Does your school or program have some kind of nursing mentor program? It doesn’t? It’s okay, neither does mine. Check out Facebook to see if your school has a nursing alumni group. Some graduate nursing students have a soft spot for the freshman at their former institutes. But you should totally start a mentoring program when you become an upperclassman.
If you are lucky enough to have one where you go, use it! Milk the upperclassman for information like some kind of nursing dairy cow. Ask about specific instructors’ teaching styles, pet peeves [like, do they freak out of you use a lap top to take notes or chew gum in class?], where they get their test questions [the main textbook, their own notes, the ‘boxes’ in the chapters].
Find study materials online.
Textbook companion websites: The Evolve Elsevier website has study material for a ton of different nursing textbooks. Even though technically you should have the textbook to access the information, it isn’t necessary. Create an account and search for “fundamentals of nursing” textbooks (or med-surg or pharmacology…whatever you are studying). Add any one that you want to your account to see what they have to offer. Even if you don’t find your specific textbook; the material will pretty much be the same and you can see the illustrations, charts, diagrams, videos and take the practice questions.
Google document search: When I first started to learn about acidotic and alkalotic disorders, I was totally lost. I couldn’t understand the textbook and things just didn’t *click* when I attended the lecture. It was so frustrating. But I had the bright idea to try to find some extra study material online. While doing some Googling, I found out that professors in other colleges provide their notes online, open to everyone. I found several awesome powerpoints and pdf files on acid-base problems that explained them so simply.
[Read the boxes in your assigned chapters. Especially in your fundamentals semester. That is where 60% of my first semester exam questions came from. But don't worry. Like I said earlier, the above photo is from my second semester.]
For the visual learners: Google image search. Best thing since automatic blood pressure cuffs.
Study groups: People have different strengths and pick up things faster than others. For example, I freaking rocked in cardiology. Don’t know why…I just understood it. But I could not understand genetics or immunology to save my life. One classmate of mine was the complete opposite, so I helped her with comprehending nursing interventions for heart failure and EKGs and she taught me about antibodies and allergic reactions.
Don’t study just for the grades. This sounds silly but study to understand the material. Shoot for the A but if you get a C, it's no big deal. Remember, a lot of the time, getting answers right or wrong on a nursing exam doesn't say much about what kind of nurse you will be. Mostly, it just indicates how well you take nursing exams.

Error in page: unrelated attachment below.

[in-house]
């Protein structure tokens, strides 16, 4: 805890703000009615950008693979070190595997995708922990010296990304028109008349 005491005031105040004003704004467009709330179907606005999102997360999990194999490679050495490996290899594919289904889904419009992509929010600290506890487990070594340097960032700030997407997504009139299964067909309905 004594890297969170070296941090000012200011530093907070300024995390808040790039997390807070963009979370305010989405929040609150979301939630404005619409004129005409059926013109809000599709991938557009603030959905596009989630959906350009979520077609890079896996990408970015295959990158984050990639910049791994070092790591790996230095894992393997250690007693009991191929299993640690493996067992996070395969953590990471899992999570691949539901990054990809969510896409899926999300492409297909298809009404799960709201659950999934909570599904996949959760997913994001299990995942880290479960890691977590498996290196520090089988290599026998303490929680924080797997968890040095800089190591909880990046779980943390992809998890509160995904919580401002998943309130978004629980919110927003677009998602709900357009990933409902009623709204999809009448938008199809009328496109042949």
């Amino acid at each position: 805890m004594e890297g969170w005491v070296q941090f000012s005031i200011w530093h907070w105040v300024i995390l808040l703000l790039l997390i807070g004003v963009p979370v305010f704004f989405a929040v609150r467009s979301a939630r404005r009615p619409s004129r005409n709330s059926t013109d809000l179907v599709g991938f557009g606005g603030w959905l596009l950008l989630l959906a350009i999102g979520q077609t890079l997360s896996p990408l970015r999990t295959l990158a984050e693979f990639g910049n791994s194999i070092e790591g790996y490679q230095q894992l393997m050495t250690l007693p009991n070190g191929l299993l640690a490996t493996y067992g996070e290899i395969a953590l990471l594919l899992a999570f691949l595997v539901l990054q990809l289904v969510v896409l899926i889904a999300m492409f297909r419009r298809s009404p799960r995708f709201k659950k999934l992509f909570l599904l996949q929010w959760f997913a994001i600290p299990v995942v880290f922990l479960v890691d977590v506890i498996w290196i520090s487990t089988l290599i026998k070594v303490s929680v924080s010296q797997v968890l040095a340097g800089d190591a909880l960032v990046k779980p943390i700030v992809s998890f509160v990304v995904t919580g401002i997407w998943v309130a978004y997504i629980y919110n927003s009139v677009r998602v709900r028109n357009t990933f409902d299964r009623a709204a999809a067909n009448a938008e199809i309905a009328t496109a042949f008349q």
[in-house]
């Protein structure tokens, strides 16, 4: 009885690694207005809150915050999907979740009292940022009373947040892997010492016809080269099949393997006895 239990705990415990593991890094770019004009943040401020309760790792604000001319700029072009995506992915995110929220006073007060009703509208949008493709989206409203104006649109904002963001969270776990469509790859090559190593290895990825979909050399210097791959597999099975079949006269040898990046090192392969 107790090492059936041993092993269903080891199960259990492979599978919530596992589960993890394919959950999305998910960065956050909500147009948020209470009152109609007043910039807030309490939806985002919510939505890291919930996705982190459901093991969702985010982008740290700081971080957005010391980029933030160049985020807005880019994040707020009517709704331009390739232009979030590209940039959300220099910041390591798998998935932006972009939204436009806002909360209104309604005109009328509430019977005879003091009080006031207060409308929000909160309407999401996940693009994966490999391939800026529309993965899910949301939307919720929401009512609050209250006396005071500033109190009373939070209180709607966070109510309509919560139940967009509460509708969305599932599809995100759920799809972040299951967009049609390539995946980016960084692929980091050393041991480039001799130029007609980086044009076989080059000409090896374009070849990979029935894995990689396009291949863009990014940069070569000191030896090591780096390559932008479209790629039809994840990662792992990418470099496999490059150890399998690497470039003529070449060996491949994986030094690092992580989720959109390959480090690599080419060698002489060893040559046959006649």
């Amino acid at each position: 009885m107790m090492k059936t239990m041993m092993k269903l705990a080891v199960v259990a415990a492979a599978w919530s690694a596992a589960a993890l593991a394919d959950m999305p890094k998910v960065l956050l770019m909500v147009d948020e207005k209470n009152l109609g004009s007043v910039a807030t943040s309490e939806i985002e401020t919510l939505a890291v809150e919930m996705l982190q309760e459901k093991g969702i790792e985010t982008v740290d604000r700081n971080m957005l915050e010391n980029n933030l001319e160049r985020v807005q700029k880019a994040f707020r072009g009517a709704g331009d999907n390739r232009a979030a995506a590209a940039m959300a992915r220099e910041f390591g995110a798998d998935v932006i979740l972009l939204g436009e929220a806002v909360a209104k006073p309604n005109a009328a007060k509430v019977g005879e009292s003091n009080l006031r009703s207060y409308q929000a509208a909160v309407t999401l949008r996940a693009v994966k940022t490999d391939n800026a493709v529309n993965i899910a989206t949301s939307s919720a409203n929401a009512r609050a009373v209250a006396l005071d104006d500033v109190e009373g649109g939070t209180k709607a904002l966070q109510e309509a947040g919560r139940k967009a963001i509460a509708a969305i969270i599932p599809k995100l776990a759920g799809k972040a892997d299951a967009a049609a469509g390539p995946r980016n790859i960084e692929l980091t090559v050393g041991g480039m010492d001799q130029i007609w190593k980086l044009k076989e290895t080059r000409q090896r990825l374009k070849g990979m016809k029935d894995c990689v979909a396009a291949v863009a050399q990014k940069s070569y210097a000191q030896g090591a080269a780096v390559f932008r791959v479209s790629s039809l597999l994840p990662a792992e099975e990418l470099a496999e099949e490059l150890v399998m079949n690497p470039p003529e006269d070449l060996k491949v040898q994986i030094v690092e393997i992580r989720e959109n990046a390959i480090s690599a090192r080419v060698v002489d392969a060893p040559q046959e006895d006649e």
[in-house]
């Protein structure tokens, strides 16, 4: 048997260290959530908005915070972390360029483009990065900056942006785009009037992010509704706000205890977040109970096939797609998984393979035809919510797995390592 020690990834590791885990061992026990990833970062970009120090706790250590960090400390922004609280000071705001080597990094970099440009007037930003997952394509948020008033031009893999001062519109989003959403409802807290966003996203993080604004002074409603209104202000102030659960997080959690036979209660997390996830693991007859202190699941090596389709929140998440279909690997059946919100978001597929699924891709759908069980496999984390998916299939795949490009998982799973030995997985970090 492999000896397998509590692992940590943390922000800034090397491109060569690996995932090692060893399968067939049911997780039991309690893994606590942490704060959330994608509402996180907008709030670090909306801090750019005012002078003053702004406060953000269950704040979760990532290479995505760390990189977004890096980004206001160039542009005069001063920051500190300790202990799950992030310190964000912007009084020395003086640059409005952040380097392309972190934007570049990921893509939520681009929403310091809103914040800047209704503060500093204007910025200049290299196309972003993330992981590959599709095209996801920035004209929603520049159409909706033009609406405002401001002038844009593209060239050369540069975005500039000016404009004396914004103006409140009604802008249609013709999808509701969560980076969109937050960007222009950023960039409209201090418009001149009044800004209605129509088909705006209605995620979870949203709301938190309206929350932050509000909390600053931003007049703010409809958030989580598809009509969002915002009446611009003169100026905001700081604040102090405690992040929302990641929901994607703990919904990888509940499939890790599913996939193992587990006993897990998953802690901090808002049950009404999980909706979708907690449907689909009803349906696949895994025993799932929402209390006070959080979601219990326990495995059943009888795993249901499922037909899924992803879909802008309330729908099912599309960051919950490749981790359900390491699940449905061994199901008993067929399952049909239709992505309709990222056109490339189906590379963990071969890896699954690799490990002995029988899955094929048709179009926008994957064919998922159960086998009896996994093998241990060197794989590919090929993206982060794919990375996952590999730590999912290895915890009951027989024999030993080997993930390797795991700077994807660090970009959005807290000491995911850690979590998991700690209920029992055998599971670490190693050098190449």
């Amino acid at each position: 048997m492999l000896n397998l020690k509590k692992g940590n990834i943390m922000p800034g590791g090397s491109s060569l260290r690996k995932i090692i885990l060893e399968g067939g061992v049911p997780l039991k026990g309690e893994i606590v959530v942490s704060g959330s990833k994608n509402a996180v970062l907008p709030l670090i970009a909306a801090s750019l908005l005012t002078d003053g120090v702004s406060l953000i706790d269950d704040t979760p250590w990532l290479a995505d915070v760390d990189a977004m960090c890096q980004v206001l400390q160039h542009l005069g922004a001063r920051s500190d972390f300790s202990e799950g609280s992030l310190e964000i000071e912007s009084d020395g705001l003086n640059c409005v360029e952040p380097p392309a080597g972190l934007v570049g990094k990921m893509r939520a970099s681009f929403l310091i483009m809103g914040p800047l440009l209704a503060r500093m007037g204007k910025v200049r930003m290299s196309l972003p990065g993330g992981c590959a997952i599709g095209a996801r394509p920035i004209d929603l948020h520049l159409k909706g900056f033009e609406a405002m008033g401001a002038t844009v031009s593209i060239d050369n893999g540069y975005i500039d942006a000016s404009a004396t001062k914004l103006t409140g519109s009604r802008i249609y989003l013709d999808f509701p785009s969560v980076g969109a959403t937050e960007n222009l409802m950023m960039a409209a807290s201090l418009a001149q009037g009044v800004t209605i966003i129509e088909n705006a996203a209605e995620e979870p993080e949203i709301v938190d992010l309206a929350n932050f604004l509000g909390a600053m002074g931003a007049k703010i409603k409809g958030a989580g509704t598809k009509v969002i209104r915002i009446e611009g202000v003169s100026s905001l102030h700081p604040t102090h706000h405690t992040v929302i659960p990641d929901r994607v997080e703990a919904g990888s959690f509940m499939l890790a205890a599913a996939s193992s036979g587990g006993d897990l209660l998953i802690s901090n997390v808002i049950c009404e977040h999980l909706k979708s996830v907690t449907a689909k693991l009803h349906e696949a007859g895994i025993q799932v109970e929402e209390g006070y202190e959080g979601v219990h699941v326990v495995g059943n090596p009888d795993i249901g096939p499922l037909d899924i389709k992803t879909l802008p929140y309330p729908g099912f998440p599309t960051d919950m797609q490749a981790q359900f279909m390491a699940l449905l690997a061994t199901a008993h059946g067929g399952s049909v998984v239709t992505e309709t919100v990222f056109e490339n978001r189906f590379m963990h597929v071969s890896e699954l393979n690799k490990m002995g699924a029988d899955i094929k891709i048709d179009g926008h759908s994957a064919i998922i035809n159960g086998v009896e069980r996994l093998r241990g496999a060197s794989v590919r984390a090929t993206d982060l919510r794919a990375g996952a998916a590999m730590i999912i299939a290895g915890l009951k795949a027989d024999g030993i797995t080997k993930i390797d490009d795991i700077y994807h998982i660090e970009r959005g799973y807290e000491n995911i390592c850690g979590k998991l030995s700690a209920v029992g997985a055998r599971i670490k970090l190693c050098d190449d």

Be adaptable. I think this is the biggest challenge to new nursing students. We all come in thinking, “Hey, I am a 4.0 student. Never made a B in my life. This ought to be a piece of cake.” These are the students that, after the first exam, crawl under the nearest desk and cry for two hours. It’s not that nursing school is hard [well, actually, it is], so much as it is a totally different experience from any of the prerequisites you took to get here. Remember how you thought anatomy, physiology, pathology, and microbiology were difficult? Remember how you studied in them to be able to pass? Well, in your nursing classes, those same study strategies might not work for you. It isn’t just memorization. The questions are all application based, meaning that not only do you need to know the information [a&p, pathology and disease processes, nursing interventions, therapeutic communication skills, nursing management] but you need to be able apply what you know. You need to be able to hear a scenario and figure out what to do first. [I say first, because did I mention that on some nursing exam questions, there will be four right answers? But you have got to pick the most right one.]
GO TO CLASS! I know this sounds simple but you have no idea how hard it can be…especially during the second and third semesters when the enthusiasm for nursing school you had during first semester has worn off. Reading the chapter word-for-word and taking great notes on your own is good and all but it is no substitute for hearing what the professor has to say on the subject. Especially since they will be making the test questions.
Good luck, my darlings. ♥ And remember, you can do this. :-)